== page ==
A bill filed in the Iowa House of Representatives on Thursday would cut the salaries of the justices of the Supreme Court by approximately 85 percent. HF 2036 would reduce the salaries of the court’s associate justices from $170,544 to the current pay level of state legislators, $25,000. The $178,538 salary of the chief justice would also be reduced to that same level.
“If they want to act like legislators, then they should be paid like legislators,” Rep. Skyler Wheeler of Orange City, the bill’s author, told Little Village via email.
Being a member of the state assembly is considered a part-time position in Iowa, which is reflected in the salary for legislators. Iowa Supreme Court justice, on the other hand is a full-time position.
According to data compiled by the National Center for State Courts, Iowa ranks 22nd in the nation when it comes to pay for state supreme court justices, between Nebraska ($171,975) and Indiana ($170,195). Under Wheeler’s bill, the salary of an Iowa’s justice would be only be a fifth of what is currently the lowest in the county ($130,136, Maine’s annual salary for the justices of its highest court).
Asked why he was pushing for such an extreme pay cut, Wheeler replied, “This is in response to what I see as an activist court that has overstepped its bounds several times. This, along with two resolutions calling for term limits for these justices and shortening their retention elections from eight to four years has been on my radar for some time now. The courthouse weapons ban was the last straw for me.”
In June, Chief Justice Mark Cady issued an order prohibiting anyone other than members of law enforcement or court officers from carrying firearms in the state’s courthouses. In the order, Cady noted, “Unfortunately, as many news reports attest, incidents of violence in courthouses are becoming more and more common in both urban and rural counties. These incidents have occurred across the state from Des Moines County to Woodbury County and from Jackson County to Pottawattamie County.”
At the time Cady issued the order, 72 of the state’s 99 counties already banned the general public carrying weapons in their courthouses.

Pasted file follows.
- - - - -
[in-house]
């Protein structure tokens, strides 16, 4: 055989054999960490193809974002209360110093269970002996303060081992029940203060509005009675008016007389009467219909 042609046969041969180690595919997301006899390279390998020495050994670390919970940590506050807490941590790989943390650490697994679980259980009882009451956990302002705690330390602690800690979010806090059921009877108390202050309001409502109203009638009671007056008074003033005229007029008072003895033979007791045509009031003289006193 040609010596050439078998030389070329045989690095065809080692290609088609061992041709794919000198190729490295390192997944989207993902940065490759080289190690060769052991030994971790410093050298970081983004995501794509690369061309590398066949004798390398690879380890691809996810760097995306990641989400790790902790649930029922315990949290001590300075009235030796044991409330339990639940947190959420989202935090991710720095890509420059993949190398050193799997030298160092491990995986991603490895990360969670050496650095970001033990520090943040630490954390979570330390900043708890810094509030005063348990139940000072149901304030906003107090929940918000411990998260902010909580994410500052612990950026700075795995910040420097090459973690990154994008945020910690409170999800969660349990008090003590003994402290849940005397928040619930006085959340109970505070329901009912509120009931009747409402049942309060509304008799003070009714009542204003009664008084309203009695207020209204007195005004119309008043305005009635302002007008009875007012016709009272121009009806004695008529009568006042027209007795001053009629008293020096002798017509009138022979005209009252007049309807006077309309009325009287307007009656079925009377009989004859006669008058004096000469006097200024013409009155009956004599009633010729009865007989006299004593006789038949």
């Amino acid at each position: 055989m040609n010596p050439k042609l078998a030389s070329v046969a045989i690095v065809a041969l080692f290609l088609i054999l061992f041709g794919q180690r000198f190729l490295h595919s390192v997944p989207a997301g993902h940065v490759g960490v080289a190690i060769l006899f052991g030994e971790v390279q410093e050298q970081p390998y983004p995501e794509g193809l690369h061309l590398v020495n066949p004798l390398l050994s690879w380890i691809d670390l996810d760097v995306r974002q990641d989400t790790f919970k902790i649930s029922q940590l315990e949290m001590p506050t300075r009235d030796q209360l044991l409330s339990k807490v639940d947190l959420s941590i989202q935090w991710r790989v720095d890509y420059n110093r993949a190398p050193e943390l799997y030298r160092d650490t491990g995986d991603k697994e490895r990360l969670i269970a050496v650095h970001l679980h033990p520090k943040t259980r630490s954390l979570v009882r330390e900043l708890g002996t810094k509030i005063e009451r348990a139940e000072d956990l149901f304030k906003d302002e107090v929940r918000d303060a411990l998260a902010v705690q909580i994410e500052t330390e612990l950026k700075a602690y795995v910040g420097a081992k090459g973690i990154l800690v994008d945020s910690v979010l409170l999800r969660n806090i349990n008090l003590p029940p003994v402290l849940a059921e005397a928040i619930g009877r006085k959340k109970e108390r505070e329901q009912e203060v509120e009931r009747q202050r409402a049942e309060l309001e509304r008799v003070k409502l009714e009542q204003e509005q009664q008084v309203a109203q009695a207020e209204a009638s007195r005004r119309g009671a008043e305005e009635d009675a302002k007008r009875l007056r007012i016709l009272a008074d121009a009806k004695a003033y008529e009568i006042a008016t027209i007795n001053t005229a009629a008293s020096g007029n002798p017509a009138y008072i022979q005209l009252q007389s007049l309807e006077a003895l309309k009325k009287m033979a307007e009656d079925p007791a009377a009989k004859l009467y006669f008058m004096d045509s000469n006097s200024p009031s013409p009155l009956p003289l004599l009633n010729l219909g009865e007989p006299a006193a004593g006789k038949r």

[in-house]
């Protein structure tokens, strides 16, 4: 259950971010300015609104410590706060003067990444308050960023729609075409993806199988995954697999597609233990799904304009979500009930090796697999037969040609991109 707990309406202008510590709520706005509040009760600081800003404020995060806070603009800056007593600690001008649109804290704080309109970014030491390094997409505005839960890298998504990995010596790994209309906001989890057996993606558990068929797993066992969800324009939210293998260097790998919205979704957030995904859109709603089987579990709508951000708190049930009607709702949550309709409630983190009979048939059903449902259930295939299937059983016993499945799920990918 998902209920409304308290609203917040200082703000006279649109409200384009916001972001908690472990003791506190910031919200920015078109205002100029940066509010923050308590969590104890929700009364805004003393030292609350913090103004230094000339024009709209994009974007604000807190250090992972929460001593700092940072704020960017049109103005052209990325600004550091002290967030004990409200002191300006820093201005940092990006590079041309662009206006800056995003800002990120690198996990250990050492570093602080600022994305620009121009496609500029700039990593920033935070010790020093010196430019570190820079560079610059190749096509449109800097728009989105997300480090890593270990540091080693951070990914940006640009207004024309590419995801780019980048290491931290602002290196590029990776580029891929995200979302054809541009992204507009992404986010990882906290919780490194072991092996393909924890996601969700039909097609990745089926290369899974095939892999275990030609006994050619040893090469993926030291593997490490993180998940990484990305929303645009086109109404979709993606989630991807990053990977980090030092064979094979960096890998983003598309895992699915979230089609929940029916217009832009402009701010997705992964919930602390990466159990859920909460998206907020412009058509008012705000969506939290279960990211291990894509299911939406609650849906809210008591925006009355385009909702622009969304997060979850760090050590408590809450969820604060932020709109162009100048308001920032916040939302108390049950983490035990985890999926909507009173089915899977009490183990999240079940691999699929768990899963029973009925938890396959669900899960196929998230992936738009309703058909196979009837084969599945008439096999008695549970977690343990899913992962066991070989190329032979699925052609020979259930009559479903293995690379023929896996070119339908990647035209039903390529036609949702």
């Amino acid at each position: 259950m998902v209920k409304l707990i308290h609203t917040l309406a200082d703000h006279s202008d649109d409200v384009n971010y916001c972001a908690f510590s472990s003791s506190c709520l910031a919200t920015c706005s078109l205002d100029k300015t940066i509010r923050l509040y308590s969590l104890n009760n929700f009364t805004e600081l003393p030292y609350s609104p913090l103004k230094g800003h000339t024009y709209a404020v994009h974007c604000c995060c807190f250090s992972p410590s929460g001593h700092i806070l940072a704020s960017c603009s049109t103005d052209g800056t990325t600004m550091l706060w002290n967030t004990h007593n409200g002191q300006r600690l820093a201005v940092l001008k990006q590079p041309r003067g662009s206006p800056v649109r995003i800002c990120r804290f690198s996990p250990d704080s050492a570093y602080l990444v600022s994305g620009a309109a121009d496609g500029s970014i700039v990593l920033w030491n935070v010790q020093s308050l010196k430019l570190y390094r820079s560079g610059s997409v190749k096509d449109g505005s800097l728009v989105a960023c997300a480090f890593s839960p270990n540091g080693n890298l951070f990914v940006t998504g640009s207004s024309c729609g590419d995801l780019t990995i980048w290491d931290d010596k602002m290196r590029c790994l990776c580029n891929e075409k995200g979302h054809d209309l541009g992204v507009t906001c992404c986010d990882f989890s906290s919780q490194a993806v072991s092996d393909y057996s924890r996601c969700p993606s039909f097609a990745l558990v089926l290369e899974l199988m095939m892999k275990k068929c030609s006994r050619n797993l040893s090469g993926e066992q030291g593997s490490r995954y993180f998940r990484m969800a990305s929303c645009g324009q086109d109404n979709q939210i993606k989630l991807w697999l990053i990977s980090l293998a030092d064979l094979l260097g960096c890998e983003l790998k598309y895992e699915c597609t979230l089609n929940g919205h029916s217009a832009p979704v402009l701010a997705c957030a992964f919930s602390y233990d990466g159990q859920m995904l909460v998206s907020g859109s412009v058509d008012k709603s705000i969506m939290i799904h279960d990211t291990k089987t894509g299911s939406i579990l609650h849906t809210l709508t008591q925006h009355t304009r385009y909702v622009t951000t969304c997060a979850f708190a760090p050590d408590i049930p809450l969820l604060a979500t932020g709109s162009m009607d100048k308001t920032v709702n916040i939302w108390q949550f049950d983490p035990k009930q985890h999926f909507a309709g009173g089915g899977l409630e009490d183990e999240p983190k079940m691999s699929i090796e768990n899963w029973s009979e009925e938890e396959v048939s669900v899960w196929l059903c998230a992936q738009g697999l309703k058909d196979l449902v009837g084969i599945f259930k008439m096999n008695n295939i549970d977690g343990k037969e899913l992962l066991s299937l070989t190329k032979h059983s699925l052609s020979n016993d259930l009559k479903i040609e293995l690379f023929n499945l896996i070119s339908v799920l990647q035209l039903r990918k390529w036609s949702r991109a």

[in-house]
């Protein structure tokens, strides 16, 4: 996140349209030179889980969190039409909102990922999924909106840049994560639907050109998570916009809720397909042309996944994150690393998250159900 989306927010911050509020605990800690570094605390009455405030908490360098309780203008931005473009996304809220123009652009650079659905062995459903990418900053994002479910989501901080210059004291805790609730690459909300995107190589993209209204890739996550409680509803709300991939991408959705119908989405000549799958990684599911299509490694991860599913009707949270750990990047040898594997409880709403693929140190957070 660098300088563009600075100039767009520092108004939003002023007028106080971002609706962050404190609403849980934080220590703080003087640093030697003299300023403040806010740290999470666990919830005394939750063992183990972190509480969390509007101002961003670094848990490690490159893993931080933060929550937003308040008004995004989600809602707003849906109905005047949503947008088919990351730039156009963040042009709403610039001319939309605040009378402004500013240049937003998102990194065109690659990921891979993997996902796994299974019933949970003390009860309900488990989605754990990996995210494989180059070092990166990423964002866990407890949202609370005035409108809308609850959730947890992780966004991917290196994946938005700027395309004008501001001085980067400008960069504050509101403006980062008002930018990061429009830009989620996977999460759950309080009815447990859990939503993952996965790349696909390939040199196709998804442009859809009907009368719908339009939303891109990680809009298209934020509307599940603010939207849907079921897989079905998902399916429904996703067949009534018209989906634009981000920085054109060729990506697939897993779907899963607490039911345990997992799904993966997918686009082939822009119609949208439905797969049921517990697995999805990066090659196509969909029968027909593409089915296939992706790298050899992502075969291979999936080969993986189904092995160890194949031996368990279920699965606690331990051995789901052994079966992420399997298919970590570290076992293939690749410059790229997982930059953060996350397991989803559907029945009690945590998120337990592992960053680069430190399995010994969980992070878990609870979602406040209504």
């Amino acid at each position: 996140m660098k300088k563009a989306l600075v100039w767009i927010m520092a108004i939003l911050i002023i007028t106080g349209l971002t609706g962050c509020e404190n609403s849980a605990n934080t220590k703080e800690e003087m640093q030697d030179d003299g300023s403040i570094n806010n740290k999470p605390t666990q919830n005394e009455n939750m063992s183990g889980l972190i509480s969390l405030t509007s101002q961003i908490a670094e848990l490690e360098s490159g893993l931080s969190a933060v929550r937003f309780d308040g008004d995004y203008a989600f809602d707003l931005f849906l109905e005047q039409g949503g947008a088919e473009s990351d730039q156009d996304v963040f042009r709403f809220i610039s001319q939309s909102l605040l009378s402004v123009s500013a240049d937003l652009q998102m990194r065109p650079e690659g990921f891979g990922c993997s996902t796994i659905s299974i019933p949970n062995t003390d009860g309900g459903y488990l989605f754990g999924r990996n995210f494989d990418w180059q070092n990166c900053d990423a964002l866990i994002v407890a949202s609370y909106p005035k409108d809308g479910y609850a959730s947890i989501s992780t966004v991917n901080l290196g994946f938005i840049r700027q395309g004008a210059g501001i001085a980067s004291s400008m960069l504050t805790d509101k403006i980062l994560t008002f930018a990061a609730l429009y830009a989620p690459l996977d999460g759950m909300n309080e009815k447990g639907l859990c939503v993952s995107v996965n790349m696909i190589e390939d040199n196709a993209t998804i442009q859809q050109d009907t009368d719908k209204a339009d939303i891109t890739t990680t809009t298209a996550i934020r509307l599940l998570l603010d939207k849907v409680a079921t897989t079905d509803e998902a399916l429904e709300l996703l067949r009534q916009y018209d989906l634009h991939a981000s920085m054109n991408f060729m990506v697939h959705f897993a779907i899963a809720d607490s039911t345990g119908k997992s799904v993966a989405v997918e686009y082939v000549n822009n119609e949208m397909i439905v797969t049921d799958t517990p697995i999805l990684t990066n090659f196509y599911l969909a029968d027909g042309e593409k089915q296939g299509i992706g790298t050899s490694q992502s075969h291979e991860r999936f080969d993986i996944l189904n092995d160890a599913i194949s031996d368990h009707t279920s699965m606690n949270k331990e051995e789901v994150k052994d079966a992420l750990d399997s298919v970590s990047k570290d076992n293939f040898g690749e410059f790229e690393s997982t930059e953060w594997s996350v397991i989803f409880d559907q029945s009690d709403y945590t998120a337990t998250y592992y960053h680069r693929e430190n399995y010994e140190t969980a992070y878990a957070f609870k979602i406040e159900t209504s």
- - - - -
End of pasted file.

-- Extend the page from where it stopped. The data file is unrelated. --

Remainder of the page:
On Dec. 19, Cady issued another order that created a new exception to the firearms ban. Upon receiving a request, the chief judge of a judicial district can issue a waiver allowing the general public to carry firearms in any part of a courthouse other than the courtrooms.
Wheeler, a Republican whose election to his northwestern Iowa seat in 2016 attracted statewide attention because he was only 23 years old, listed “Defending our Second Amendment rights and instituting Stand Your Ground and Constitutional Carry” as one of his top three priorities in a campaign interview with the conservative Christian site, Caffeinated Thoughts.
In that interview, Wheeler offered a description of the worldview that informs his approach to politics:
“My worldview begins with the Bible and taking it in its literal form. Using the Bible as my compass, I come to conclusions that life is precious, marriage is one natural man and one natural woman, taxes should not be overbearing, and the government’s job is to reward those who abide by the law and punish those who do not. As a state legislator, I will use the Bible as my starting point for making decisions on what legislation I should support and which I should oppose.”
HF 2036 was introduced the week after Chief Justice Cady delivered the Condition of the Judiciary Address to the state legislature. Cady warned that the judiciary has been underfunded for years, which is causing problems that are “beginning to tear at the very fabric of our operation and mission.” He told lawmakers that because of the lack of funding, “we are currently operating with 115 essential positions unfilled, and this number is growing.”
Wheeler is currently the only sponsor of HF 2016, which has been referred to the Judiciary Committee of the Iowa House. Asked if he thinks the bill has a realistic chance being passed, Wheeler replied, “I think it would be tough, but I don’t file bills to make statements. I file what I want to see passed.”
Even if the bill isn’t successful in this legislative session, Wheeler said he intends to continue to push for the pay cut “until the Court goes back to doing its job and not pursuing an activist agenda.”